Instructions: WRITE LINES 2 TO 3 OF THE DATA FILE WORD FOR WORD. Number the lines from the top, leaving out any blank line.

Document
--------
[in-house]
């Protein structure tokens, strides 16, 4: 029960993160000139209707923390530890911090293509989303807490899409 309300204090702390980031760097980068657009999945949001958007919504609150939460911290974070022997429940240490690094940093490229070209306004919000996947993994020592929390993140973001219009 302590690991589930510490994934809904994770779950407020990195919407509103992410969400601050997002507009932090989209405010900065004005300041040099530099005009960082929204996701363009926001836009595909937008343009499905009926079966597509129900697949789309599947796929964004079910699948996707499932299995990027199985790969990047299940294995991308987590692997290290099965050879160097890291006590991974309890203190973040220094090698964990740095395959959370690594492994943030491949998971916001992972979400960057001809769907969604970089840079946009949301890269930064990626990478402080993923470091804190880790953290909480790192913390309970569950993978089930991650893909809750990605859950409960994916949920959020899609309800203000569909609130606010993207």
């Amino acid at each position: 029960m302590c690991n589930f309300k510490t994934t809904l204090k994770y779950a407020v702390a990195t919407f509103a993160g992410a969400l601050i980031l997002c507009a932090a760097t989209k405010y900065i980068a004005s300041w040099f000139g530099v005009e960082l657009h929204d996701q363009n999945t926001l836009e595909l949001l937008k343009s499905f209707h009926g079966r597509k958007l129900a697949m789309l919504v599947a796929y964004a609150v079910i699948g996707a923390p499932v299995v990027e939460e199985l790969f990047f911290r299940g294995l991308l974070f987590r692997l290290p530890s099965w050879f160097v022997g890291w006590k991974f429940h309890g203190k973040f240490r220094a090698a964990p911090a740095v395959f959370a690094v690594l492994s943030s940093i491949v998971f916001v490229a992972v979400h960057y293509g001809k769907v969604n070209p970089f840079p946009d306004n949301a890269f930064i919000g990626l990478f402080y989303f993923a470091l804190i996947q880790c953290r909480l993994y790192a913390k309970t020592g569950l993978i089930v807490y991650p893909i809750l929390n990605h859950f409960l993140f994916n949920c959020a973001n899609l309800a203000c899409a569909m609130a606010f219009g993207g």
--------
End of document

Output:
């Protein structure tokens, strides 16, 4: 029960993160000139209707923390530890911090293509989303807490899409 309300204090702390980031760097980068657009999945949001958007919504609150939460911290974070022997429940240490690094940093490229070209306004919000996947993994020592929390993140973001219009 302590690991589930510490994934809904994770779950407020990195919407509103992410969400601050997002507009932090989209405010900065004005300041040099530099005009960082929204996701363009926001836009595909937008343009499905009926079966597509129900697949789309599947796929964004079910699948996707499932299995990027199985790969990047299940294995991308987590692997290290099965050879160097890291006590991974309890203190973040220094090698964990740095395959959370690594492994943030491949998971916001992972979400960057001809769907969604970089840079946009949301890269930064990626990478402080993923470091804190880790953290909480790192913390309970569950993978089930991650893909809750990605859950409960994916949920959020899609309800203000569909609130606010993207």
């Amino acid at each position: 029960m302590c690991n589930f309300k510490t994934t809904l204090k994770y779950a407020v702390a990195t919407f509103a993160g992410a969400l601050i980031l997002c507009a932090a760097t989209k405010y900065i980068a004005s300041w040099f000139g530099v005009e960082l657009h929204d996701q363009n999945t926001l836009e595909l949001l937008k343009s499905f209707h009926g079966r597509k958007l129900a697949m789309l919504v599947a796929y964004a609150v079910i699948g996707a923390p499932v299995v990027e939460e199985l790969f990047f911290r299940g294995l991308l974070f987590r692997l290290p530890s099965w050879f160097v022997g890291w006590k991974f429940h309890g203190k973040f240490r220094a090698a964990p911090a740095v395959f959370a690094v690594l492994s943030s940093i491949v998971f916001v490229a992972v979400h960057y293509g001809k769907v969604n070209p970089f840079p946009d306004n949301a890269f930064i919000g990626l990478f402080y989303f993923a470091l804190i996947q880790c953290r909480l993994y790192a913390k309970t020592g569950l993978i089930v807490y991650p893909i809750l929390n990605h859950f409960l993140f994916n949920c959020a973001n899609l309800a203000c899409a569909m609130a606010f219009g993207g």